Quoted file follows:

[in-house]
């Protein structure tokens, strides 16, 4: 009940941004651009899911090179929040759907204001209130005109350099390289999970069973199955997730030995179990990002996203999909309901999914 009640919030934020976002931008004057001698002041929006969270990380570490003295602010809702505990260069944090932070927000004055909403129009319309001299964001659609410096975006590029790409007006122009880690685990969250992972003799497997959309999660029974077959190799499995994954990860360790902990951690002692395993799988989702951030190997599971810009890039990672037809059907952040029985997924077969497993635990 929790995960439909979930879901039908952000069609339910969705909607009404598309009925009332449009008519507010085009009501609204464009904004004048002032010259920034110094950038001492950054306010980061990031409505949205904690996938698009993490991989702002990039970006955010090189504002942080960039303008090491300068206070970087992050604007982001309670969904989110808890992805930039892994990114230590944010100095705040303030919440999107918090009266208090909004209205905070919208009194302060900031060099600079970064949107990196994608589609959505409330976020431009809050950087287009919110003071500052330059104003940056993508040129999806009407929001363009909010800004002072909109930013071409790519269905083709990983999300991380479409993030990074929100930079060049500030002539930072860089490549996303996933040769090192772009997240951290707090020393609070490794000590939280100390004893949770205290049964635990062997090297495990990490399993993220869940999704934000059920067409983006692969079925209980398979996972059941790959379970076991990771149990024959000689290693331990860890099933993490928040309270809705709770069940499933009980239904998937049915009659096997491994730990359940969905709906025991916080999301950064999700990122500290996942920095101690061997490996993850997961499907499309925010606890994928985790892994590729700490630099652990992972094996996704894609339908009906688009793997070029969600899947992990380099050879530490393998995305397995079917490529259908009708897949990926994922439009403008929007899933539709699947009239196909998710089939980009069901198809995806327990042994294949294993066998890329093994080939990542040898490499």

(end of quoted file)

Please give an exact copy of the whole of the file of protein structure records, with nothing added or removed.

[in-house]
């Protein structure tokens, strides 16, 4: 009940941004651009899911090179929040759907204001209130005109350099390289999970069973199955997730030995179990990002996203999909309901999914 009640919030934020976002931008004057001698002041929006969270990380570490003295602010809702505990260069944090932070927000004055909403129009319309001299964001659609410096975006590029790409007006122009880690685990969250992972003799497997959309999660029974077959190799499995994954990860360790902990951690002692395993799988989702951030190997599971810009890039990672037809059907952040029985997924077969497993635990 929790995960439909979930879901039908952000069609339910969705909607009404598309009925009332449009008519507010085009009501609204464009904004004048002032010259920034110094950038001492950054306010980061990031409505949205904690996938698009993490991989702002990039970006955010090189504002942080960039303008090491300068206070970087992050604007982001309670969904989110808890992805930039892994990114230590944010100095705040303030919440999107918090009266208090909004209205905070919208009194302060900031060099600079970064949107990196994608589609959505409330976020431009809050950087287009919110003071500052330059104003940056993508040129999806009407929001363009909010800004002072909109930013071409790519269905083709990983999300991380479409993030990074929100930079060049500030002539930072860089490549996303996933040769090192772009997240951290707090020393609070490794000590939280100390004893949770205290049964635990062997090297495990990490399993993220869940999704934000059920067409983006692969079925209980398979996972059941790959379970076991990771149990024959000689290693331990860890099933993490928040309270809705709770069940499933009980239904998937049915009659096997491994730990359940969905709906025991916080999301950064999700990122500290996942920095101690061997490996993850997961499907499309925010606890994928985790892994590729700490630099652990992972094996996704894609339908009906688009793997070029969600899947992990380099050879530490393998995305397995079917490529259908009708897949990926994922439009403008929007899933539709699947009239196909998710089939980009069901198809995806327990042994294949294993066998890329093994080939990542040898490499």